Make a Better NYC
It’s early June and already it’s a hot town. Personally, I don’t mind when the back of my neck is getting dirty and gritty, as long as that’s not a permanent condition. But I’m not here to deliver a sermon about the coming global meltdown. Instead, now seems like the right time to imagine a better New York City. Everybody’s doing it. Bloomberg has his PlaNYC. It’s time for Rail readers to create their own blueprint, too.
So we’re opening the floor to suggestions about what would make the city an even better place to live. Let’s call it the “Make a Better NYC” contest. Any ideas for improving our urban environment—both ecological and social—are welcome. You can submit oh-so familiar proposals, such as the need for more public toilets. Or your ideas can be a bit more exciting, like calls for dance parties in the streets. And, of course, they can be challenging—perhaps offering specific remedies for the city’s growing racial and class inequalities. The most creative, innovative solution to any problem wins.
In the spirit of the Bloomberg approach, we will offer incentives: 1st prize is a Rail t-shirt and a subscription sent to anyone you’d like; 2nd prize is two Rail t-shirts and two subscriptions. (Forgive me for that old joke, I once lived in Philadelphia.) In the spirit of more direct urban planning, we’re also setting a timetable for real results: June 22nd. Send your submissions to [email protected] (subject line: “Make a Better NYC”). Please include your name, home address and a phone number (no, we won’t use or sell your info in any way—that’s just not how we do). Rest assured, our ace team of Googlers will root out any connections you may have to various organizations. So if you happen to be, say, the executive director of the League for Public Toilets, please tell us.
No matter who you are, I’m certain that you have at least one idea as to how we can make a better NYC. So bring ’em on.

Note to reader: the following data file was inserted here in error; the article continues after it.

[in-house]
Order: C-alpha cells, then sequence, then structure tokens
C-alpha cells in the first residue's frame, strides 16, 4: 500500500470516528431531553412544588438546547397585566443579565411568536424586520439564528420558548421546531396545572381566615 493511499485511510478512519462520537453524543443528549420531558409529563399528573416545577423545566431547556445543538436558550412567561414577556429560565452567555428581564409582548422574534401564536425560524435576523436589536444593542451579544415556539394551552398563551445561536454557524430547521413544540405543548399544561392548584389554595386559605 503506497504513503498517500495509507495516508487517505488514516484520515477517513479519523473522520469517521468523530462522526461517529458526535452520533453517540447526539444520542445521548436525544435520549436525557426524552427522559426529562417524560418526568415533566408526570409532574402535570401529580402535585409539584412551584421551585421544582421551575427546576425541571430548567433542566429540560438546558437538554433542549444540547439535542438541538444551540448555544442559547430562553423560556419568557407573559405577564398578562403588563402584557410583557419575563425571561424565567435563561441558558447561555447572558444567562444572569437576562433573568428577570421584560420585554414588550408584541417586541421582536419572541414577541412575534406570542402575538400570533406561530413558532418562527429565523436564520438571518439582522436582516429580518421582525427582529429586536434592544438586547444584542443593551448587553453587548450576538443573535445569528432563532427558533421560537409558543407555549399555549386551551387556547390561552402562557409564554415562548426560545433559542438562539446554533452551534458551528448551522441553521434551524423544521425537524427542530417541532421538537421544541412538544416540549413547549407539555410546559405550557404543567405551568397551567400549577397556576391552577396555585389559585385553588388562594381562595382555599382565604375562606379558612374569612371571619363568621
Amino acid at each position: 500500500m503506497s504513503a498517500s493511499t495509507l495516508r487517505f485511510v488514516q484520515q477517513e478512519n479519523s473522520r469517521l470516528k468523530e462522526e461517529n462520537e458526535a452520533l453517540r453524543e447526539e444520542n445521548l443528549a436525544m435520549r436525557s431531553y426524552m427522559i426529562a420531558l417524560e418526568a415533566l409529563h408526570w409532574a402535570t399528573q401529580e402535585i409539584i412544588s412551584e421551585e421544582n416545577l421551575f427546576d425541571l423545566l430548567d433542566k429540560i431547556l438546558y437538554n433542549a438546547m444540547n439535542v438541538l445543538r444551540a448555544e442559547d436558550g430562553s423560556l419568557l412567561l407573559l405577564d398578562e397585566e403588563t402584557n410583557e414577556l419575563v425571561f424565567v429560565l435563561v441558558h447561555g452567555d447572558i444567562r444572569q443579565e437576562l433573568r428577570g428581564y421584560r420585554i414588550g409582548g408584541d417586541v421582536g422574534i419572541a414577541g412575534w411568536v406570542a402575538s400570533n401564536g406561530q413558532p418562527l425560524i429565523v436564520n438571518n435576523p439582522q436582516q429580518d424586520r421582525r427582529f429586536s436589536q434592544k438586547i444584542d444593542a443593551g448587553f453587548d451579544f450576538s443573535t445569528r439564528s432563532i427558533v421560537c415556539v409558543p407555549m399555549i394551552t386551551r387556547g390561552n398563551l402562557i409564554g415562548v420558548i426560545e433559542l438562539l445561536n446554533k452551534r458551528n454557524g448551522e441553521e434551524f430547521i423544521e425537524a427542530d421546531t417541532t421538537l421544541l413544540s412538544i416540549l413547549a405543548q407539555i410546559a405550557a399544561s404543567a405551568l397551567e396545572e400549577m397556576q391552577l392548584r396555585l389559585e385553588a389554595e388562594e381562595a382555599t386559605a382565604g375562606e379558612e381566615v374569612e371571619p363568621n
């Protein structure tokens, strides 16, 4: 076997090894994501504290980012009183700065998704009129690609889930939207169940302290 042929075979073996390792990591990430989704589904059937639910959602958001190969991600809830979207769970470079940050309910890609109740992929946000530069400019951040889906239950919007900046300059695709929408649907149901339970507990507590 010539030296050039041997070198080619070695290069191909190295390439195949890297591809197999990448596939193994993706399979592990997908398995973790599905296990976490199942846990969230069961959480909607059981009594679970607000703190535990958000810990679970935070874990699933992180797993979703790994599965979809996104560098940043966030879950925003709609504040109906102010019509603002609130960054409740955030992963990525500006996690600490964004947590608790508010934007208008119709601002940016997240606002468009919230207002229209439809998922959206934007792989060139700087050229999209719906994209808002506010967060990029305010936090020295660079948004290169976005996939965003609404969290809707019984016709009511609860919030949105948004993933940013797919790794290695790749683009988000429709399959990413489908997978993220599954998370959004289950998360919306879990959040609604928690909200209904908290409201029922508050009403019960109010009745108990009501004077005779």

Glitching Time and Time-Based MediaBy Charlotte Kent
OCT 2022 | Art and Technology
Time is a socio-technological system with profound organizing qualities that feels, these days, exceedingly oppressive. Theres never enough time! For anything. Calendars are the earliest containing device with the purpose of determining a social order; the history of the Roman calendar reveals the role of international and national politics that play out across each new temporal infrastructure. Our temporal orders have been designed through the global proclamation of Greenwich Mean Time in 1884 by colonial empires, the apocalyptic anxiety provocations of the doomsday clock established in 1947, the insistent instant-ness of digital time since the 1970s exacerbated by strings of video chat meetings of the last couple years, and the frenetic branding of our social/professional lives demanded by transnational corporate technologys mediation of everyone and everything, all the time. Its a mess.
Pamela Sneed: ABOUT timeBy Jillian McManemin
JUL-AUG 2022 | ArtSeen
If you have any interest in poetry, you probably know Pamela SneedBlack, lesbian, radical poet, and one of the infamous Grand Dames of the downtown scene. Her stage presence is formidable and her voice, revolutionary. Her 2020 book Funeral Diva published by City Lights Books looks back on her experiences during the AIDS Crisis while making correlations to COVID-19, and the ongoing layered impacts of racism, homophobia, and political brutality. In ABOUT time at Laurel Gitlen, Sneeds visual practice merges with her poetic one, creating an exhibition that is fiercely outspoken, experimental, and personal.
Spencer Longo’s TIMEBy Josh Schneiderman
SEPT 2022 | Art Books
The book uses unstapled pages from Time magazine as the bases of its collages. It shows what it feels like to live in a crumbling empire, in an era widely regarded as the end of history.
Raqs Media Collective: HUNGRY FOR TIMEBy Klaus Speidel
DEC 21-JAN 22 | ArtSeen
While some visitors deemed the exhibition refreshing or exciting, a majority also voiced anger, disappointment, and incomprehension in the visitors book of the Gemäldegalerie der Akademie der bildenden Künste, the paintings gallery of Viennas art academy, in the face of Hungry for Time, an exhibition curated by Raqs Media Collective from New Delhi.